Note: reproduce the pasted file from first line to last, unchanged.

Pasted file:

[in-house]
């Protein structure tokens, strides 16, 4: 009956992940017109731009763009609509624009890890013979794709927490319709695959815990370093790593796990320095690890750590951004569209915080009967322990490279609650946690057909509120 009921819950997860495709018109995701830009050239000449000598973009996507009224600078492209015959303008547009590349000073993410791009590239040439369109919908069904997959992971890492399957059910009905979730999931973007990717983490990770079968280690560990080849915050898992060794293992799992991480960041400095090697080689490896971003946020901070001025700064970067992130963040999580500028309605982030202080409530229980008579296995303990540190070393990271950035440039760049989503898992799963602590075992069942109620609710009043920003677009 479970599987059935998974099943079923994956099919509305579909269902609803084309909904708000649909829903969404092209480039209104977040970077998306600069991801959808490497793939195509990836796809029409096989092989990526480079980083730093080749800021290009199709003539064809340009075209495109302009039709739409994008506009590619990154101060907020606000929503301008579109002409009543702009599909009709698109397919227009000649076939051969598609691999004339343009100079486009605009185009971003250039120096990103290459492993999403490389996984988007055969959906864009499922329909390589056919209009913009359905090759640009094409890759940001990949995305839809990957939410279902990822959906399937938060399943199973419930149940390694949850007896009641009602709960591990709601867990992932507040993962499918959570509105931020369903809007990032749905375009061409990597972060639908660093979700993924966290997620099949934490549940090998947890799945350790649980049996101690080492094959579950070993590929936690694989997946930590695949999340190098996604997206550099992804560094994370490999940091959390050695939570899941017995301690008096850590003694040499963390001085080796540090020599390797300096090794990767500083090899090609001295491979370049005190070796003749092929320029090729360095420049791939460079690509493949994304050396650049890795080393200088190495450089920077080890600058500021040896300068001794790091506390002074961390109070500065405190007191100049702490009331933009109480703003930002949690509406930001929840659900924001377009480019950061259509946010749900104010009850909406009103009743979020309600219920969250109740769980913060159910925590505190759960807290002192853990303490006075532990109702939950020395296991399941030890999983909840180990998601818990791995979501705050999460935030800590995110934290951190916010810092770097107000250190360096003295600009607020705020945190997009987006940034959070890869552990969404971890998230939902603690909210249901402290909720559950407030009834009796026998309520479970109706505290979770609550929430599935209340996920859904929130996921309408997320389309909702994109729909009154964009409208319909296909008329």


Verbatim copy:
[in-house]
């Protein structure tokens, strides 16, 4: 009956992940017109731009763009609509624009890890013979794709927490319709695959815990370093790593796990320095690890750590951004569209915080009967322990490279609650946690057909509120 009921819950997860495709018109995701830009050239000449000598973009996507009224600078492209015959303008547009590349000073993410791009590239040439369109919908069904997959992971890492399957059910009905979730999931973007990717983490990770079968280690560990080849915050898992060794293992799992991480960041400095090697080689490896971003946020901070001025700064970067992130963040999580500028309605982030202080409530229980008579296995303990540190070393990271950035440039760049989503898992799963602590075992069942109620609710009043920003677009 479970599987059935998974099943079923994956099919509305579909269902609803084309909904708000649909829903969404092209480039209104977040970077998306600069991801959808490497793939195509990836796809029409096989092989990526480079980083730093080749800021290009199709003539064809340009075209495109302009039709739409994008506009590619990154101060907020606000929503301008579109002409009543702009599909009709698109397919227009000649076939051969598609691999004339343009100079486009605009185009971003250039120096990103290459492993999403490389996984988007055969959906864009499922329909390589056919209009913009359905090759640009094409890759940001990949995305839809990957939410279902990822959906399937938060399943199973419930149940390694949850007896009641009602709960591990709601867990992932507040993962499918959570509105931020369903809007990032749905375009061409990597972060639908660093979700993924966290997620099949934490549940090998947890799945350790649980049996101690080492094959579950070993590929936690694989997946930590695949999340190098996604997206550099992804560094994370490999940091959390050695939570899941017995301690008096850590003694040499963390001085080796540090020599390797300096090794990767500083090899090609001295491979370049005190070796003749092929320029090729360095420049791939460079690509493949994304050396650049890795080393200088190495450089920077080890600058500021040896300068001794790091506390002074961390109070500065405190007191100049702490009331933009109480703003930002949690509406930001929840659900924001377009480019950061259509946010749900104010009850909406009103009743979020309600219920969250109740769980913060159910925590505190759960807290002192853990303490006075532990109702939950020395296991399941030890999983909840180990998601818990791995979501705050999460935030800590995110934290951190916010810092770097107000250190360096003295600009607020705020945190997009987006940034959070890869552990969404971890998230939902603690909210249901402290909720559950407030009834009796026998309520479970109706505290979770609550929430599935209340996920859904929130996921309408997320389309909702994109729909009154964009409208319909296909008329």